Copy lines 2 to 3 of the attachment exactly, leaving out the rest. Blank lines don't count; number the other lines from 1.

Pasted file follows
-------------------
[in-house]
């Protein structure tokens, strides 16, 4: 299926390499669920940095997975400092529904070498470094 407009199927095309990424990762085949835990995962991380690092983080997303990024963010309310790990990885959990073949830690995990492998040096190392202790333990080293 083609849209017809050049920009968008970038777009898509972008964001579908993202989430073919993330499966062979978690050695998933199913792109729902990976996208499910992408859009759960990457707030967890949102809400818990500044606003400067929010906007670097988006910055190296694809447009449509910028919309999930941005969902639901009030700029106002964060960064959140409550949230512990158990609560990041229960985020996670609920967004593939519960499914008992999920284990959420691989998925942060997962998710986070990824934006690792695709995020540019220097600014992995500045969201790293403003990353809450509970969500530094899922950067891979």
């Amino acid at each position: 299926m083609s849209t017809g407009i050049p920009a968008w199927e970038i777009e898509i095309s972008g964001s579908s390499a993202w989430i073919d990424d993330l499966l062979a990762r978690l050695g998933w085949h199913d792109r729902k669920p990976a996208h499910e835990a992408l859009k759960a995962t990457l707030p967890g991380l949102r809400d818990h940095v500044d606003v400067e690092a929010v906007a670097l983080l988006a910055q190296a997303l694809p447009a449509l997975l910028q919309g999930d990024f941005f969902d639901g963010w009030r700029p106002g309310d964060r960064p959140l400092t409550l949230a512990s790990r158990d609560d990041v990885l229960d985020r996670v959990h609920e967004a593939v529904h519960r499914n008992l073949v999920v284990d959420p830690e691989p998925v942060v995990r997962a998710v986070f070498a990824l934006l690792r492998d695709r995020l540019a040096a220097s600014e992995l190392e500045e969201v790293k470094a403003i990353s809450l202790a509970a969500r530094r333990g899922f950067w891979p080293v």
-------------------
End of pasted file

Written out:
């Protein structure tokens, strides 16, 4: 299926390499669920940095997975400092529904070498470094 407009199927095309990424990762085949835990995962991380690092983080997303990024963010309310790990990885959990073949830690995990492998040096190392202790333990080293 083609849209017809050049920009968008970038777009898509972008964001579908993202989430073919993330499966062979978690050695998933199913792109729902990976996208499910992408859009759960990457707030967890949102809400818990500044606003400067929010906007670097988006910055190296694809447009449509910028919309999930941005969902639901009030700029106002964060960064959140409550949230512990158990609560990041229960985020996670609920967004593939519960499914008992999920284990959420691989998925942060997962998710986070990824934006690792695709995020540019220097600014992995500045969201790293403003990353809450509970969500530094899922950067891979």
């Amino acid at each position: 299926m083609s849209t017809g407009i050049p920009a968008w199927e970038i777009e898509i095309s972008g964001s579908s390499a993202w989430i073919d990424d993330l499966l062979a990762r978690l050695g998933w085949h199913d792109r729902k669920p990976a996208h499910e835990a992408l859009k759960a995962t990457l707030p967890g991380l949102r809400d818990h940095v500044d606003v400067e690092a929010v906007a670097l983080l988006a910055q190296a997303l694809p447009a449509l997975l910028q919309g999930d990024f941005f969902d639901g963010w009030r700029p106002g309310d964060r960064p959140l400092t409550l949230a512990s790990r158990d609560d990041v990885l229960d985020r996670v959990h609920e967004a593939v529904h519960r499914n008992l073949v999920v284990d959420p830690e691989p998925v942060v995990r997962a998710v986070f070498a990824l934006l690792r492998d695709r995020l540019a040096a220097s600014e992995l190392e500045e969201v790293k470094a403003i990353s809450l202790a509970a969500r530094r333990g899922f950067w891979p080293v």